New MACRA Rules Make Medicare Pay Cut in 2019 Less Likely

Disclosures

September 08, 2016

Under pressure from organized medicine, the Medicare program has drastically simplified what physicians need to do next year to avoid a penalty in 2019 under the Medicare Access and CHIP Reauthorization Act (MACRA).

The 2015 law created a complicated framework called the Quality Payment Program (QPP) that shifts reimbursement from fee-for-service (FFS) to pay-for-performance. The new system debuts in 2017, and how physicians perform then will determine whether they earn bonuses or penalties 2 years down the line.

The Centers for Medicare & Medicaid Services (CMS) issued its proposed regulations for MACRA in April, and the final version won't surface until October or November. Fearing that their members wouldn't have enough time to master the rules by January, the American Medical Association (AMA), the American College of Physicians, the American Academy of Family Physicians, and other societies asked the government to delay the kick-off until July 2017.

Medicare isn't delaying the new payment system outright, but it promises to do something close to that. Today, CMS acting administrator Andy Slavitt announced in his blog that his agency would give physicians four MACRA options for 2017 that would let them pick their own pace of implementation — a very slow pace, if they choose. And each one would steer clear of a penalty in 2019.

Physicians Can Merely "Test" the New System Next Year

The options play off two reimbursement tracks in the QPP. The default track that initially will encompass the vast majority of physicians is the Merit-Based Incentive Payment System (MIPS). It combines three existing pay-for-performance incentive programs: meaningful use of electronic health records (EHRs), the Value-Based Payment Modifier, and the Physician Quality Reporting System (PQRS). Physicians will receive a bonus or penalty based on their composite score across the performance categories of quality of care, cost of care, clinical practice improvement, and meaningful use of EHRs, now called advancing care information.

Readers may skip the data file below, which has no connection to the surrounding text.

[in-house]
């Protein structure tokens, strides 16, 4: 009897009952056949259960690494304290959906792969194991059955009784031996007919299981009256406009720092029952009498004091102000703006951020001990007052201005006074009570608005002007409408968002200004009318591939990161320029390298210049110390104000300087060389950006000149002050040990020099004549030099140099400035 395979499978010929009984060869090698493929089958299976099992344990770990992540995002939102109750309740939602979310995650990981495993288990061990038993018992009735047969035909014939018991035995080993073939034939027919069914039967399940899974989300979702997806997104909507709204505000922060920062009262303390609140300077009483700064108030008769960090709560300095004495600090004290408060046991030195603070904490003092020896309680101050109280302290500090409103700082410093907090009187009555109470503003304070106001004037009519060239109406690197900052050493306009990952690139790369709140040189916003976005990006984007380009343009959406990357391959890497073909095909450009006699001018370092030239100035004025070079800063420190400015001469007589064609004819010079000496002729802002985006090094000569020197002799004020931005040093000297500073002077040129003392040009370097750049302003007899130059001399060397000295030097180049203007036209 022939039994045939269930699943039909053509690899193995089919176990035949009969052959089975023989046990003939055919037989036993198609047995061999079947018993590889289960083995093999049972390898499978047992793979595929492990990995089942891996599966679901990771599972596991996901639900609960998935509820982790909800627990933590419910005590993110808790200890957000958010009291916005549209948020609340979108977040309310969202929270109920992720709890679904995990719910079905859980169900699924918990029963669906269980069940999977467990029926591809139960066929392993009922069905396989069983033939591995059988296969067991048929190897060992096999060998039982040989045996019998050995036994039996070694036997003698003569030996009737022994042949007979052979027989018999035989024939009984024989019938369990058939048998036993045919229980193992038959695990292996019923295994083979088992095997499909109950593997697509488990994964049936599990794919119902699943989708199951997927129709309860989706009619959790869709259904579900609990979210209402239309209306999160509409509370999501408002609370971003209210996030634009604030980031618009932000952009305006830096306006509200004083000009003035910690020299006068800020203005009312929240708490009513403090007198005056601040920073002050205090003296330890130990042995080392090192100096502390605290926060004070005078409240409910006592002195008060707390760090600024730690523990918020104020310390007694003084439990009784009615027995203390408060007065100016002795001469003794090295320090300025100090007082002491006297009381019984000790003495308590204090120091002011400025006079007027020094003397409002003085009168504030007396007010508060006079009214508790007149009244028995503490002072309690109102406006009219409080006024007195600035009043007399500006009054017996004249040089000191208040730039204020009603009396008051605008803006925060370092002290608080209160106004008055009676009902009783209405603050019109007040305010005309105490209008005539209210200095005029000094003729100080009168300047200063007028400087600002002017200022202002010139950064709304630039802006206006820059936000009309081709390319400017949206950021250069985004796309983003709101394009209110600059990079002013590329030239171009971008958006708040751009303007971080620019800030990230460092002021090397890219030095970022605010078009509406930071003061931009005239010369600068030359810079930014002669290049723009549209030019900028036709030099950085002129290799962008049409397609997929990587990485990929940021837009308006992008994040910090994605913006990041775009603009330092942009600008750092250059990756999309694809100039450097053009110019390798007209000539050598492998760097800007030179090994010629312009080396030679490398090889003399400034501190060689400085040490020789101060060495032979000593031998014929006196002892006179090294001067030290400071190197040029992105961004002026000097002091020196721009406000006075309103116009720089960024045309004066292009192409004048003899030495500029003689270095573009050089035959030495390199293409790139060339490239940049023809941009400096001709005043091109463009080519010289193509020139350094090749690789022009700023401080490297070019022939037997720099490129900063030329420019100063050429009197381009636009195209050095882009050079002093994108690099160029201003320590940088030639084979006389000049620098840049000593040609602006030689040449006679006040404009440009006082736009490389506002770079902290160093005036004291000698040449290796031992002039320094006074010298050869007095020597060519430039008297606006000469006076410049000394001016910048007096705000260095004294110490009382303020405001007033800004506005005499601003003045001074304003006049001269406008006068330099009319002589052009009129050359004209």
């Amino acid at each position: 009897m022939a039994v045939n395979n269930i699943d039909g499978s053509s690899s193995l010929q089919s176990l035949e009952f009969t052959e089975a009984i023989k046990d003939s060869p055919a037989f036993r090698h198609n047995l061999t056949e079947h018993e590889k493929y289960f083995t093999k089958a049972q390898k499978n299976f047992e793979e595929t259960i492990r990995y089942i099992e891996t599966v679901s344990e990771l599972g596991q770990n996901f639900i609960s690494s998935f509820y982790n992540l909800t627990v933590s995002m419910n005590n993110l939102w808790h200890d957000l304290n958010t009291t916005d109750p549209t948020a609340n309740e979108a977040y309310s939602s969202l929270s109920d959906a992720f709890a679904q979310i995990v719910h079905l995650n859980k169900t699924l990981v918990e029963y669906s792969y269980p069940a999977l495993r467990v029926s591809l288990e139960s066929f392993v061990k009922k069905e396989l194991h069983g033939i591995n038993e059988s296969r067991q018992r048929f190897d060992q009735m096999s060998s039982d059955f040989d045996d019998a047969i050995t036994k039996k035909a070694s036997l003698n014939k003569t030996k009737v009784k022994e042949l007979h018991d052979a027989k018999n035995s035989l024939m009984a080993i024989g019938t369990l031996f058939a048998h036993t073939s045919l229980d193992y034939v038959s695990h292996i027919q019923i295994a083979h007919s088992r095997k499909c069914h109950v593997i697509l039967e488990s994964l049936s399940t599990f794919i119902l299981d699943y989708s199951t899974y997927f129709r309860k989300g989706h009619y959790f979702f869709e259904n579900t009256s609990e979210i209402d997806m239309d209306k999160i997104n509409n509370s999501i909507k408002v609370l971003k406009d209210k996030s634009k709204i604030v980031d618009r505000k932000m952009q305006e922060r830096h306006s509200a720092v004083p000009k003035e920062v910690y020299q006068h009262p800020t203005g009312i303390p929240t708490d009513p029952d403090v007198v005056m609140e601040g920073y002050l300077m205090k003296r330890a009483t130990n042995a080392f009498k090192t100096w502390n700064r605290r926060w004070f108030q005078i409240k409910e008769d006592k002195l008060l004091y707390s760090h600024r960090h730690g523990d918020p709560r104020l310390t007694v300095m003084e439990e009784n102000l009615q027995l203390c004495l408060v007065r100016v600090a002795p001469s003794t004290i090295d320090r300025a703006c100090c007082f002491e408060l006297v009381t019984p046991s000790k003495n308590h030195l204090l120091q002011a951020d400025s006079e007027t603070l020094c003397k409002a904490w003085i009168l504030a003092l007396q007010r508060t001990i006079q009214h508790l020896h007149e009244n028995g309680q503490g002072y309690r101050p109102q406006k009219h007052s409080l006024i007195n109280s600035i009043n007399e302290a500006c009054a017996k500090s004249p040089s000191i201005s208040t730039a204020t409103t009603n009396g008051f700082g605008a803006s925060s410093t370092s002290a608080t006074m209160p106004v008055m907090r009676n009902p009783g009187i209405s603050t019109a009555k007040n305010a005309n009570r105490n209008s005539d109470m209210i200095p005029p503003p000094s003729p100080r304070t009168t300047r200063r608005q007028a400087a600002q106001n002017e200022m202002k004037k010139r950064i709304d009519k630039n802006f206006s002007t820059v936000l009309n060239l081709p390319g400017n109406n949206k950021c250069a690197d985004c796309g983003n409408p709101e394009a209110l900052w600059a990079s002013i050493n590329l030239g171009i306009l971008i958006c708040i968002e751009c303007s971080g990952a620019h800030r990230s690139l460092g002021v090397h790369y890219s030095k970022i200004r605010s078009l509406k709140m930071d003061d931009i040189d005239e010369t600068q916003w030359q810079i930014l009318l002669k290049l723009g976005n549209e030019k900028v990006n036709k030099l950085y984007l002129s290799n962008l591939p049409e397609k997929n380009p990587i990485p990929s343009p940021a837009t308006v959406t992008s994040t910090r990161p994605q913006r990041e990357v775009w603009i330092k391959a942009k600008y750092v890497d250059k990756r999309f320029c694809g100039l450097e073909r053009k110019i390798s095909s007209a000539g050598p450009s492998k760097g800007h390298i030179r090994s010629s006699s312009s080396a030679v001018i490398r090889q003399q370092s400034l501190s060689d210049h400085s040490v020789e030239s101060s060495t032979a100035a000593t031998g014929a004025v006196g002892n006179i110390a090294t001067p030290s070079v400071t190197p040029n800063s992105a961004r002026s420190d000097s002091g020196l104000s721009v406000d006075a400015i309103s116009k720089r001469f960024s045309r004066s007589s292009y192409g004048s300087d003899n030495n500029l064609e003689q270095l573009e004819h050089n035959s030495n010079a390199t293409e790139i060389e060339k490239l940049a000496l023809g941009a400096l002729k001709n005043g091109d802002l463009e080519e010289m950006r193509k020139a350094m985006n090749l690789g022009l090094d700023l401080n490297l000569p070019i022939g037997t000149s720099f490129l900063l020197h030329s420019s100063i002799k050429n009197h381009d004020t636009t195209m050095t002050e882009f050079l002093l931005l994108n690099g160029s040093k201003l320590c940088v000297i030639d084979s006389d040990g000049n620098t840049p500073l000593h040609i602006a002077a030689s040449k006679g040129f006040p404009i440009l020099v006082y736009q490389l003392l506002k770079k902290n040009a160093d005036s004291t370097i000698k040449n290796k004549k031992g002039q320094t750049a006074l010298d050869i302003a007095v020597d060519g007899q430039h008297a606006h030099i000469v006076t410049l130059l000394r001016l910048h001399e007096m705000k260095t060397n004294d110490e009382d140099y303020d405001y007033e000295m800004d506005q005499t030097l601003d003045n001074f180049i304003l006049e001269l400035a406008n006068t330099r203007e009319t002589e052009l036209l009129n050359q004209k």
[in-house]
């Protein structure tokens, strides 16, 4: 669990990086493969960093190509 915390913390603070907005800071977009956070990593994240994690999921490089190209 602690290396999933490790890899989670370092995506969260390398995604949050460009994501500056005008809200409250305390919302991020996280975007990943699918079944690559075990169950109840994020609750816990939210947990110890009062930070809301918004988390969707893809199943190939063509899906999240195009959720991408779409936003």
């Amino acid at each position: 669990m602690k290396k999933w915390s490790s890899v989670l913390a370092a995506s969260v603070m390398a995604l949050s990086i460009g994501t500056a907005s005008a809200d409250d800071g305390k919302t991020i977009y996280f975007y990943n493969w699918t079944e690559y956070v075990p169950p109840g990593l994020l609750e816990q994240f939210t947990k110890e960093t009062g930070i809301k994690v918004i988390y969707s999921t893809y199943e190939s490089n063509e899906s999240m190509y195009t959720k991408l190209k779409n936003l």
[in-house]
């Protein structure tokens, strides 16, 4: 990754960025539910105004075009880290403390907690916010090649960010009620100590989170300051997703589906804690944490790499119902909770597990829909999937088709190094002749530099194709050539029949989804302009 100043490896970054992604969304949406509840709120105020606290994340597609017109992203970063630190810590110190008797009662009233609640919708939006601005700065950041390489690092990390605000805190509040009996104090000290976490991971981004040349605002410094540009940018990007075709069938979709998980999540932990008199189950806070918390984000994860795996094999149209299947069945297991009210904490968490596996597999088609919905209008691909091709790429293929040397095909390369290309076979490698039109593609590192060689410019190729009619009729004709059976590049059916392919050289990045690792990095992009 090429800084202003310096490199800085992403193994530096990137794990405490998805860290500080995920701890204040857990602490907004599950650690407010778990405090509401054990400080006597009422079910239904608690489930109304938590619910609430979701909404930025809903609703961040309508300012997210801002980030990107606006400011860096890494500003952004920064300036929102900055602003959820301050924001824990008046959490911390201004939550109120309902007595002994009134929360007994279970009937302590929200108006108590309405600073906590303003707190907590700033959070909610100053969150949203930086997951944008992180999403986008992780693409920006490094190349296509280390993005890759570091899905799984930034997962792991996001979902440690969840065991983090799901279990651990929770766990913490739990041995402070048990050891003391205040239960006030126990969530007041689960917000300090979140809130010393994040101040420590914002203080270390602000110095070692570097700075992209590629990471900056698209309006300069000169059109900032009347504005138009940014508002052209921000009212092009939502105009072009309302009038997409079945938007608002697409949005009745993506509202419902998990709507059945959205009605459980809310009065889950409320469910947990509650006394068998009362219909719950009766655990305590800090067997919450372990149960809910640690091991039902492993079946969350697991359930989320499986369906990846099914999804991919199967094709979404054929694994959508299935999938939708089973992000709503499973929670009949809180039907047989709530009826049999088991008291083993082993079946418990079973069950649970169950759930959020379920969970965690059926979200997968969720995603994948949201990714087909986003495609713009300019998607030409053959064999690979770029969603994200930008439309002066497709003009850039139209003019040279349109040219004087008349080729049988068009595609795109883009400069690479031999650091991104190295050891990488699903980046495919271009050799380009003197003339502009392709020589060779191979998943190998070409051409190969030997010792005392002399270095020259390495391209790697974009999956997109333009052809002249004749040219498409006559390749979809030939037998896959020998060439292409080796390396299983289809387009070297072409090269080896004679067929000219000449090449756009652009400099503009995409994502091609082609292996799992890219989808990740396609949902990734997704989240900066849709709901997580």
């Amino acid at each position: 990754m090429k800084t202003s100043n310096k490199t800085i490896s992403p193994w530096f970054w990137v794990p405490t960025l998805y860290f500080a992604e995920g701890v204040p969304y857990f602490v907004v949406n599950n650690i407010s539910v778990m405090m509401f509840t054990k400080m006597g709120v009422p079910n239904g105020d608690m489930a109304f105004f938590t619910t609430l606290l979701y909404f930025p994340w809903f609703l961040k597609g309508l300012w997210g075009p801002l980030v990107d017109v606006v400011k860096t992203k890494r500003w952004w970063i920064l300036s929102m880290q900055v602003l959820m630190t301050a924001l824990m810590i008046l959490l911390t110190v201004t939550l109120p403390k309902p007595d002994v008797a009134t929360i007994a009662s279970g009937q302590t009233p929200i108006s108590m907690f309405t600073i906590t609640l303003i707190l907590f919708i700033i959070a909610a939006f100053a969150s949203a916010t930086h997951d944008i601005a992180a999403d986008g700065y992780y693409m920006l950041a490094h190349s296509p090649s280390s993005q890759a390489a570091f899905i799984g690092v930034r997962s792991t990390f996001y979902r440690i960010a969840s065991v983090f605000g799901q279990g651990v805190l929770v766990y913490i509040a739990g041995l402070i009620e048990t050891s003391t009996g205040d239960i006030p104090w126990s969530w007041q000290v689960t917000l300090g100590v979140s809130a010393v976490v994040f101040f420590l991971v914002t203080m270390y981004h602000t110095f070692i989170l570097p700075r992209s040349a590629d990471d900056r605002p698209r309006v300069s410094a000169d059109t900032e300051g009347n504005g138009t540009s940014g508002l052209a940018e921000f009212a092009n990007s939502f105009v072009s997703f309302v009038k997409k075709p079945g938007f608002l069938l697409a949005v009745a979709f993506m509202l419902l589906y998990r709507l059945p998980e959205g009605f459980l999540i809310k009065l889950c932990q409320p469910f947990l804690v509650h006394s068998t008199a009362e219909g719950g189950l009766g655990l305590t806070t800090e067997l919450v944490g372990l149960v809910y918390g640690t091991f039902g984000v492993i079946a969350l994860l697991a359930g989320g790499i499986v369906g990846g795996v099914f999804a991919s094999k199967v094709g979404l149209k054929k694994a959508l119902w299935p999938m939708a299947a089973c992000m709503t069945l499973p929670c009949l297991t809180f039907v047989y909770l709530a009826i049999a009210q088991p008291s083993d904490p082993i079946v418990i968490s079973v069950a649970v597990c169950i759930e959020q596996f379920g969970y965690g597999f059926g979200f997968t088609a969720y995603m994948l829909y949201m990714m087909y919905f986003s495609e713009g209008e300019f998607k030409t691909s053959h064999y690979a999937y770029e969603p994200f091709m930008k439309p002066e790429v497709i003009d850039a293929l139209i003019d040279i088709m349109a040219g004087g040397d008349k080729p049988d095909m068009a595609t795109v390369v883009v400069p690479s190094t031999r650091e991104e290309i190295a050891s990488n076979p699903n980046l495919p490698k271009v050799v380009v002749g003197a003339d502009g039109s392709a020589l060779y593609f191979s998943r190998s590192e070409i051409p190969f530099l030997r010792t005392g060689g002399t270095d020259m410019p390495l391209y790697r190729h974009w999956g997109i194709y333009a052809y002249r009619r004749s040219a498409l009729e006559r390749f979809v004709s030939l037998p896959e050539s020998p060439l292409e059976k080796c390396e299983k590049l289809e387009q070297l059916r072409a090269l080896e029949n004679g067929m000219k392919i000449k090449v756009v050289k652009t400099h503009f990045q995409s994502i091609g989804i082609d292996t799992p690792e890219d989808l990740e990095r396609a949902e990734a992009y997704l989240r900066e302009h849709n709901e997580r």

In 2019, MIPS bonuses and penalties will be as high — or low — as 4% percent of Medicare FFS revenue and increase to 9% in 2022 and beyond. CMS initially estimated that most physicians in groups of 24 or less in MIPS would incur a penalty, but qualified the projection as a bit fuzzy.

The Advanced Alternative Payment Models (Advanced APMs) is the other payment track for physicians. These APMs earn a lump sum bonus of 5% a year as long as they assume serious financial risk under their particular model. Examples of Advanced APMs include next-generation accountable care organizations, Comprehensive Primary Care Plus, and track 3 of the Medicare Shared Savings Program. Physicians participating in Advanced APMs are exempt from MIPS and its penalties.

The first MACRA option announced by Slavitt today, an option dubbed "test the QPP," allows physicians in MIPS to avoid the 2019 penalty by merely reporting some quality and cost data — "some" is undefined for now — in 2017. Slavitt wrote that this option "is designed to ensure that your system is working and that you are prepared for broader participation in 2018 and 2019 as you learn more."

Under the second option, physicians in MIPS can submit quality and cost data for just part of 2017, and the performance period could begin later than January 1. Besides avoiding a penalty, these physicians could qualify for a small bonus in 2019.

Submitting performance data for the full calendar year in 2017 is the third option, and Slavitt expects that many practices will be able to do this successfully.

The fourth option is to join an Advanced APM, which, like the third option, has been available to physicians all along.

Slavitt said that the final regulations for MACRA will flesh out the details of the agency's "pick your pace" plan.

In a news release today, AMA president Andrew Gurman, MD, said that his group "strongly applauded" the government for listening to physicians' concerns about the timetable originally proposed for MACRA and adopting a "thoughtful and flexible approach."

"The AMA believes the actions that the administration announced today will help give physicians a fair shot in the first year of MACRA implementation," said Dr Gurman. "This is the flexibility that physicians were seeking all along."

More information about today's announcement is available on the CMS website.

Follow Robert Lowes on Twitter @LowesRobert

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